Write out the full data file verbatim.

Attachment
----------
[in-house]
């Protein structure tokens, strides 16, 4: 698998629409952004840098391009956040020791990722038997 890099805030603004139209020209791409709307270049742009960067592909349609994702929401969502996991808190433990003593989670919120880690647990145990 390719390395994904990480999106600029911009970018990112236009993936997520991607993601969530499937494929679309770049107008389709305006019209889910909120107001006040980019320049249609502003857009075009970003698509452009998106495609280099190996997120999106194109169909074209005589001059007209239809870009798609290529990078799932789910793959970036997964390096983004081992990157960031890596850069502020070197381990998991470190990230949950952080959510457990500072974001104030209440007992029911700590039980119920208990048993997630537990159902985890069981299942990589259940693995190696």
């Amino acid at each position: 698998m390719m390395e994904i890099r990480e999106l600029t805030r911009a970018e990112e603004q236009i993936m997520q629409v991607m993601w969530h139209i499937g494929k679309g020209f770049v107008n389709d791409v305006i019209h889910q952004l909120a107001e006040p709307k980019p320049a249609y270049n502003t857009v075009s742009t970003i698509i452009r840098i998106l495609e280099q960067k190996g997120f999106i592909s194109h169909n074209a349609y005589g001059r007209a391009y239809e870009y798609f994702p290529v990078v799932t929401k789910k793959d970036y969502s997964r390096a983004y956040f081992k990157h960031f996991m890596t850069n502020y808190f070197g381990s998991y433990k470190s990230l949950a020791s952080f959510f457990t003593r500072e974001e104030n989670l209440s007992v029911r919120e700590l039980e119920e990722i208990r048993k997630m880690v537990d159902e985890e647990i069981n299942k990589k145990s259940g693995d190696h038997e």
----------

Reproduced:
[in-house]
């Protein structure tokens, strides 16, 4: 698998629409952004840098391009956040020791990722038997 890099805030603004139209020209791409709307270049742009960067592909349609994702929401969502996991808190433990003593989670919120880690647990145990 390719390395994904990480999106600029911009970018990112236009993936997520991607993601969530499937494929679309770049107008389709305006019209889910909120107001006040980019320049249609502003857009075009970003698509452009998106495609280099190996997120999106194109169909074209005589001059007209239809870009798609290529990078799932789910793959970036997964390096983004081992990157960031890596850069502020070197381990998991470190990230949950952080959510457990500072974001104030209440007992029911700590039980119920208990048993997630537990159902985890069981299942990589259940693995190696």
């Amino acid at each position: 698998m390719m390395e994904i890099r990480e999106l600029t805030r911009a970018e990112e603004q236009i993936m997520q629409v991607m993601w969530h139209i499937g494929k679309g020209f770049v107008n389709d791409v305006i019209h889910q952004l909120a107001e006040p709307k980019p320049a249609y270049n502003t857009v075009s742009t970003i698509i452009r840098i998106l495609e280099q960067k190996g997120f999106i592909s194109h169909n074209a349609y005589g001059r007209a391009y239809e870009y798609f994702p290529v990078v799932t929401k789910k793959d970036y969502s997964r390096a983004y956040f081992k990157h960031f996991m890596t850069n502020y808190f070197g381990s998991y433990k470190s990230l949950a020791s952080f959510f457990t003593r500072e974001e104030n989670l209440s007992v029911r919120e700590l039980e119920e990722i208990r048993k997630m880690v537990d159902e985890e647990i069981n299942k990589k145990s259940g693995d190696h038997e």